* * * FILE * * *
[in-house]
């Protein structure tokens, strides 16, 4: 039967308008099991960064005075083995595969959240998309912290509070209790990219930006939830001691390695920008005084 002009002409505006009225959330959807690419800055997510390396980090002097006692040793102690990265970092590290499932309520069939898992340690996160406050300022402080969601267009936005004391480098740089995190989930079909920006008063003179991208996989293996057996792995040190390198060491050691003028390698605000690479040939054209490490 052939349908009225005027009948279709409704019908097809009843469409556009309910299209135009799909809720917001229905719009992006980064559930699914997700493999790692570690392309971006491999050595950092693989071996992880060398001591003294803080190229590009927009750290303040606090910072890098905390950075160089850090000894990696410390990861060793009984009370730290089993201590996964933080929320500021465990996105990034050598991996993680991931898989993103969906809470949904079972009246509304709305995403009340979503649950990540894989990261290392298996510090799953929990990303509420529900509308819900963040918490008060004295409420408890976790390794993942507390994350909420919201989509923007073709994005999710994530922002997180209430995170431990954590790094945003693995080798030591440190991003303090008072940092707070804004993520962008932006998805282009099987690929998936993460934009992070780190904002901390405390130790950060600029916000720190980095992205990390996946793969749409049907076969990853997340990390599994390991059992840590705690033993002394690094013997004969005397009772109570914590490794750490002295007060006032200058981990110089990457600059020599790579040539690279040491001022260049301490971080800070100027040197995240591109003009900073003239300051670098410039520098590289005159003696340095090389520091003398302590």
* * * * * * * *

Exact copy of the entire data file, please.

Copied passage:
[in-house]
């Protein structure tokens, strides 16, 4: 039967308008099991960064005075083995595969959240998309912290509070209790990219930006939830001691390695920008005084 002009002409505006009225959330959807690419800055997510390396980090002097006692040793102690990265970092590290499932309520069939898992340690996160406050300022402080969601267009936005004391480098740089995190989930079909920006008063003179991208996989293996057996792995040190390198060491050691003028390698605000690479040939054209490490 052939349908009225005027009948279709409704019908097809009843469409556009309910299209135009799909809720917001229905719009992006980064559930699914997700493999790692570690392309971006491999050595950092693989071996992880060398001591003294803080190229590009927009750290303040606090910072890098905390950075160089850090000894990696410390990861060793009984009370730290089993201590996964933080929320500021465990996105990034050598991996993680991931898989993103969906809470949904079972009246509304709305995403009340979503649950990540894989990261290392298996510090799953929990990303509420529900509308819900963040918490008060004295409420408890976790390794993942507390994350909420919201989509923007073709994005999710994530922002997180209430995170431990954590790094945003693995080798030591440190991003303090008072940092707070804004993520962008932006998805282009099987690929998936993460934009992070780190904002901390405390130790950060600029916000720190980095992205990390996946793969749409049907076969990853997340990390599994390991059992840590705690033993002394690094013997004969005397009772109570914590490794750490002295007060006032200058981990110089990457600059020599790579040539690279040491001022260049301490971080800070100027040197995240591109003009900073003239300051670098410039520098590289005159003696340095090389520091003398302590």